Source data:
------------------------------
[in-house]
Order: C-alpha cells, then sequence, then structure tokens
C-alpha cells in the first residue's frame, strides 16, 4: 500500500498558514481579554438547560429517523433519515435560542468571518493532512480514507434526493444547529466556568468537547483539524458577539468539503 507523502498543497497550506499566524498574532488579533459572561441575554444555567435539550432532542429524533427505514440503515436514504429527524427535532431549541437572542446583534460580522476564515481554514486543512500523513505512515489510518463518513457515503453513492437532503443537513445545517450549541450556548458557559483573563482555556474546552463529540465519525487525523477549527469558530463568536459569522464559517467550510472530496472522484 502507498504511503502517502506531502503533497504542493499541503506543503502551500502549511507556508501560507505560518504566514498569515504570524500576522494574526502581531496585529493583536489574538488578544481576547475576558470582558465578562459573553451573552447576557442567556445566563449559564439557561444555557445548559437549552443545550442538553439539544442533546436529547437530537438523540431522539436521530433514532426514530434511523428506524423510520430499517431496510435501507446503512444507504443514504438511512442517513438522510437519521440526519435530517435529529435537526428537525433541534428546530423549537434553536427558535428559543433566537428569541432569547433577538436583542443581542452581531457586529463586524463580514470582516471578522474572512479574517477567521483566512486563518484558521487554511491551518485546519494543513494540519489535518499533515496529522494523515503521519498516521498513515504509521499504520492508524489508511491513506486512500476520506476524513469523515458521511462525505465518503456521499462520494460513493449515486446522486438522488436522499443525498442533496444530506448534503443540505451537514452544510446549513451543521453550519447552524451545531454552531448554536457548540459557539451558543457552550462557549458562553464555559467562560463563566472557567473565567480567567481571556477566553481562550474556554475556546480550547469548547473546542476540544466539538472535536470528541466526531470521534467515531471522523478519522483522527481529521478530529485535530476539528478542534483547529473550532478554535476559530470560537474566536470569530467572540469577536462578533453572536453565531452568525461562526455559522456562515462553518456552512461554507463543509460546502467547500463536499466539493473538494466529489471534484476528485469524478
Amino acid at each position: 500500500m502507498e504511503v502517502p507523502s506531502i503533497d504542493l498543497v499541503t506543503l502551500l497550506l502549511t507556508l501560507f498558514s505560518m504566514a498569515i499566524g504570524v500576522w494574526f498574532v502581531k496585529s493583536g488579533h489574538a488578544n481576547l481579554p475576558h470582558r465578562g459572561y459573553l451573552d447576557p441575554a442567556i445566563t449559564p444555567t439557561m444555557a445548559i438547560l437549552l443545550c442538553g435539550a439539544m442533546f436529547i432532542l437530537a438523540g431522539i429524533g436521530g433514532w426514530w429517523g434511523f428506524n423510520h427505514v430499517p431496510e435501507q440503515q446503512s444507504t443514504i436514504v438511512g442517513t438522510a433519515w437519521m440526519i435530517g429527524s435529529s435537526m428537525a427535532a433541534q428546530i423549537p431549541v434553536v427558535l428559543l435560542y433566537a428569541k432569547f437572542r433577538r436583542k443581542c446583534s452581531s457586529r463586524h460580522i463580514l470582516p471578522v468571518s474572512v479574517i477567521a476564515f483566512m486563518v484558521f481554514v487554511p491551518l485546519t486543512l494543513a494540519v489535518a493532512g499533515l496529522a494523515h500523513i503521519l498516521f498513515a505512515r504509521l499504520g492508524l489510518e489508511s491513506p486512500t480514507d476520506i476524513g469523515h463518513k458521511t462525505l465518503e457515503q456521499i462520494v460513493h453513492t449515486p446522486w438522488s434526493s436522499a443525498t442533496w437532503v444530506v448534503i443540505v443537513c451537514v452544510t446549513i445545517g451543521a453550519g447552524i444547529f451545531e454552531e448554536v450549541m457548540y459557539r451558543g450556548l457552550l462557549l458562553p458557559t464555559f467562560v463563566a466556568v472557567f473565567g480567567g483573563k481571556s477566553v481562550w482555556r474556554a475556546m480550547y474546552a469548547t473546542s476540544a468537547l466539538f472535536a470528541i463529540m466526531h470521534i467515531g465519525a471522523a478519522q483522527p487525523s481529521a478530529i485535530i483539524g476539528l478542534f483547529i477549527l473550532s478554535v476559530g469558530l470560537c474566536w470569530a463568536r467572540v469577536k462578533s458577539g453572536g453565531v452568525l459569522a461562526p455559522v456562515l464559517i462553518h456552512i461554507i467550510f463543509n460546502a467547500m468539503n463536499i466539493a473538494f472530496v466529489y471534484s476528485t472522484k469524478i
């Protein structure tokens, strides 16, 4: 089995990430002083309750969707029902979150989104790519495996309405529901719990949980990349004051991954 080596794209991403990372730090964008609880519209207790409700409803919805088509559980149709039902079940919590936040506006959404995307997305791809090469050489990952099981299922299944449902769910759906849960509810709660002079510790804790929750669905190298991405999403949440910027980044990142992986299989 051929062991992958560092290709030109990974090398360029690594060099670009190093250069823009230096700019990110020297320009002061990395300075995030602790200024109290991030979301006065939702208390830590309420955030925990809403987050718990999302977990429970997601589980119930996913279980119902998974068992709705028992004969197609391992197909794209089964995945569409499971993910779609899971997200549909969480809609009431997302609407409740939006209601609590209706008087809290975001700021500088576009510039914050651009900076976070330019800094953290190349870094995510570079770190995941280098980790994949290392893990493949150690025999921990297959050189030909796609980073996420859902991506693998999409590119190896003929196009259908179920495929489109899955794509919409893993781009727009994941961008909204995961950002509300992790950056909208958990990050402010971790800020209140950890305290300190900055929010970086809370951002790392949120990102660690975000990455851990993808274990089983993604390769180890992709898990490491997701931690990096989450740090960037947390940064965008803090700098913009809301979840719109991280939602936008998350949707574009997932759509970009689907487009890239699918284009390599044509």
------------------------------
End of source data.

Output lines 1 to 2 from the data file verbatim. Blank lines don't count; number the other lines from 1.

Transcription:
[in-house]
Order: C-alpha cells, then sequence, then structure tokens